Lens review

Sigma A 14-24 mm f/2.8 DG DN

23 December 2019
Arkadiusz Olech

11. Summary

Please Support Us

The coronavirus crisis has been adversely affecting many businesses and, sad but true, ours is not an exception. Despite that difficult situation we would like to preserve continuity and high quality of publications available on all our websites. Still, we are now aware it might be impossible without additional financial help. That's why we would like to ask all those who visit, read, and care about Optyczne.pl, LensTip.com i Allbinos.com for support - it's enough you send us a small sum of money via PayPal. If a lot people decide to support our websites we think we'll stand a chance and survive next months without any lasting harm. We count on your support and understanding, stay safe and be healthy.

- - - - - - - - - - - - - - - - - advertisement - - - - - - - - - - - - - - - - -

- - - - - - - - - - - - - - - - - - - - - - - - - - - - - - - - - - - - - - - - - - - - - - - -


  • solid and sealed barrel,
  • excellent image quality in frame centre,
  • good image quality on the edge of APS-C,
  • sensible image quality on the edge of full frame,
  • lack of problems with longitudinal chromatic aberration,
  • imperceptible lateral chromatic aberration,
  • lack of problems with distortion on the smaller detector,
  • slight astigmatism,
  • low vignetting on the APS-C/DX sensor,
  • quick, silent, and accurate autofocus,
  • very good performance against bright light.


  • distinct distortion on full frame which, additionally, at the shortest focal lengths shows some moustache deformations,
  • a tad too pronounced spherical aberration,
  • high vignetting on full frame.
In the summary of our test we praised a lot the Sigma A 14-24 mm f/2.8 DG HSM. The Sigma A 14-24 mm f/2.8 DG DN reached very similar results in practically all testing categories so it would be difficult to criticize it here. We feel it deserves our praise especially that it is an instrument noticeably smaller and physically ligher than its reflex camera equivalent and yet it managed to ensure you even a tad better resolution on the edge of full frame.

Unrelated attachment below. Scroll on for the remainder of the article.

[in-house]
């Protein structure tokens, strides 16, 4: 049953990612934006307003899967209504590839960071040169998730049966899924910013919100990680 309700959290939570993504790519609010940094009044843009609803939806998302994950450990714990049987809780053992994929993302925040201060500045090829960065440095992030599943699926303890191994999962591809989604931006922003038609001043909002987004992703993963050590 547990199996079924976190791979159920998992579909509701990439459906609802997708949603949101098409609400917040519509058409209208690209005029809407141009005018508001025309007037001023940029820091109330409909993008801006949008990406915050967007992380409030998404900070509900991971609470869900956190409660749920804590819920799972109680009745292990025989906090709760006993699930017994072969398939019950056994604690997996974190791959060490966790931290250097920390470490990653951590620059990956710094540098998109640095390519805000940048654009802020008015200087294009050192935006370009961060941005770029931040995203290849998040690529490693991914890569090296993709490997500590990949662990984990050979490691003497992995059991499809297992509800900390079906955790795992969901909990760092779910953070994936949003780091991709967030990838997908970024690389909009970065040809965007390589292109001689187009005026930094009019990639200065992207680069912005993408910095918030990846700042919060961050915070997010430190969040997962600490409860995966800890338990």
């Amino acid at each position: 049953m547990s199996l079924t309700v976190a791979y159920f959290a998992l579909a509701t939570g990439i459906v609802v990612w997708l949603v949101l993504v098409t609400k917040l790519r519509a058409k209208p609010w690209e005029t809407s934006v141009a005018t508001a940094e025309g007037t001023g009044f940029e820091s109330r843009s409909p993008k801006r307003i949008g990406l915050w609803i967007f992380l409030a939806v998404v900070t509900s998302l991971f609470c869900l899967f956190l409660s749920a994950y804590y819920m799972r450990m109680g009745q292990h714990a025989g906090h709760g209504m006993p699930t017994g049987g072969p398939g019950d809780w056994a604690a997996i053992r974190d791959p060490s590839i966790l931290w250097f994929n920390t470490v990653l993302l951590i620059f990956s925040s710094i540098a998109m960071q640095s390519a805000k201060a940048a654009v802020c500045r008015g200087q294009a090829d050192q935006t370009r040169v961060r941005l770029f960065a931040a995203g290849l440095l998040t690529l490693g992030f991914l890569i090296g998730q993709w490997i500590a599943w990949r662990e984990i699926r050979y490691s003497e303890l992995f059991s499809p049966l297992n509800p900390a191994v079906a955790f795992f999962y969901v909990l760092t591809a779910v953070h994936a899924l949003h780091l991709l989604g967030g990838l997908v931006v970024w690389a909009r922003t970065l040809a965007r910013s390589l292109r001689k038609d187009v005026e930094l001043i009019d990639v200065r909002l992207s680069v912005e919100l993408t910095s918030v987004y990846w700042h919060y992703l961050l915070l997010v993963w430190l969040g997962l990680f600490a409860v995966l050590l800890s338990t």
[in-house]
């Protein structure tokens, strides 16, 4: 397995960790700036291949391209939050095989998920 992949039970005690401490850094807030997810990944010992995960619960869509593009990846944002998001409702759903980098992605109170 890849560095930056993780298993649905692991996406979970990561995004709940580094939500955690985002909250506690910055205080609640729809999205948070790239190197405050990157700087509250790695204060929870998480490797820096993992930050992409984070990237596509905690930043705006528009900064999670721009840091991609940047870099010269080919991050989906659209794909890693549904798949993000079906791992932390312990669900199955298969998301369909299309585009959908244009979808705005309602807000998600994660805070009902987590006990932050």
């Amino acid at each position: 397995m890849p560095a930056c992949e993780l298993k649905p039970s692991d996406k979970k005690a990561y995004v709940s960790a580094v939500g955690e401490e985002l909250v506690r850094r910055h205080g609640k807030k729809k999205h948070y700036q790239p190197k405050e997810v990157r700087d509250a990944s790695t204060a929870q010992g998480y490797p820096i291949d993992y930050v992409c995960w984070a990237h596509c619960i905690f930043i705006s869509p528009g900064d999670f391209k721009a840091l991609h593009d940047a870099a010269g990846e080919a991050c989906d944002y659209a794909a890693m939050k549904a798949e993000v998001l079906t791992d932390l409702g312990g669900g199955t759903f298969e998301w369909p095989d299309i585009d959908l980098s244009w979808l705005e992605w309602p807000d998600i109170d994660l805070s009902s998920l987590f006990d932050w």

It would be difficult to demand anything more from a lens with such a wide angle of view and a good, fixed-focal f/2.8 aperture fastness. You get high image quality in the frame centre right from the maximum relative aperture and no weak points even in the very demanding edges of full frame. If you add to that an excellent performance against bright light, a sensational correction of chromatic aberration and a fast, silent, and accurate autofocus, the overall image is really outstanding. Two biggest slip-ups, distortion and vignetting, are at the same time easily corrected by software (but, of course, you have to pay for every of such corrections) so you can forgive them more willingly.

Finally the matter of price. The Sigma A 14-24 mm f/2.8 DG DN can hardly be called cheap – you have to pay around $1400 for it. Two facts might make that spending more bearable. Firstly, when you compare this amount of money to prices of other mirrorless full frame devices you can find out the company didn't go over the top. Secondly, Sigma have resisted the temptation of raising the prices when moving from reflex camera constructions to mirrorless models because the price tag of the new Sigma is basically the same as the price of its reflex camera equivalent.